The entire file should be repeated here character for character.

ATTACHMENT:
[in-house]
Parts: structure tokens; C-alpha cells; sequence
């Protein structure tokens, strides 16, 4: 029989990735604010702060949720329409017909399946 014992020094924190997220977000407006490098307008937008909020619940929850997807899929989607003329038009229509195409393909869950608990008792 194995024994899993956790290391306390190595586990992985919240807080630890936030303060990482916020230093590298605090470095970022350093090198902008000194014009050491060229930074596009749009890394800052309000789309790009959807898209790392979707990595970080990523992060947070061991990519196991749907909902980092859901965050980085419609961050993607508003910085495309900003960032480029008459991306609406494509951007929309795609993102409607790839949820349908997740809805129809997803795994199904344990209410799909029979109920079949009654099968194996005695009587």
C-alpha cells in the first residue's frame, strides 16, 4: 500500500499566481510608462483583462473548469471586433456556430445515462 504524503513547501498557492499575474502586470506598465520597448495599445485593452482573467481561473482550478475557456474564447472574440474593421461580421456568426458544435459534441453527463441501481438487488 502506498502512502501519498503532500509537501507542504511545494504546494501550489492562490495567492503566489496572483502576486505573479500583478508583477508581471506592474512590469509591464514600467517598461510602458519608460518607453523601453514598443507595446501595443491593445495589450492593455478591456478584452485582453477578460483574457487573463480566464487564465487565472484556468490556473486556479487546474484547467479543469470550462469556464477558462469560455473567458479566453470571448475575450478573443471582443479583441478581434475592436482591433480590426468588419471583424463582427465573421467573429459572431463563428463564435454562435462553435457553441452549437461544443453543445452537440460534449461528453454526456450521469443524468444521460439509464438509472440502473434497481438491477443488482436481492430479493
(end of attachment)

[in-house]
Parts: structure tokens; C-alpha cells; sequence
């Protein structure tokens, strides 16, 4: 029989990735604010702060949720329409017909399946 014992020094924190997220977000407006490098307008937008909020619940929850997807899929989607003329038009229509195409393909869950608990008792 194995024994899993956790290391306390190595586990992985919240807080630890936030303060990482916020230093590298605090470095970022350093090198902008000194014009050491060229930074596009749009890394800052309000789309790009959807898209790392979707990595970080990523992060947070061991990519196991749907909902980092859901965050980085419609961050993607508003910085495309900003960032480029008459991306609406494509951007929309795609993102409607790839949820349908997740809805129809997803795994199904344990209410799909029979109920079949009654099968194996005695009587």
C-alpha cells in the first residue's frame, strides 16, 4: 500500500499566481510608462483583462473548469471586433456556430445515462 504524503513547501498557492499575474502586470506598465520597448495599445485593452482573467481561473482550478475557456474564447472574440474593421461580421456568426458544435459534441453527463441501481438487488 502506498502512502501519498503532500509537501507542504511545494504546494501550489492562490495567492503566489496572483502576486505573479500583478508583477508581471506592474512590469509591464514600467517598461510602458519608460518607453523601453514598443507595446501595443491593445495589450492593455478591456478584452485582453477578460483574457487573463480566464487564465487565472484556468490556473486556479487546474484547467479543469470550462469556464477558462469560455473567458479566453470571448475575450478573443471582443479583441478581434475592436482591433480590426468588419471583424463582427465573421467573429459572431463563428463564435454562435462553435457553441452549437461544443453543445452537440460534449461528453454526456450521469443524468444521460439509464438509472440502473434497481438491477443488482436481492430479493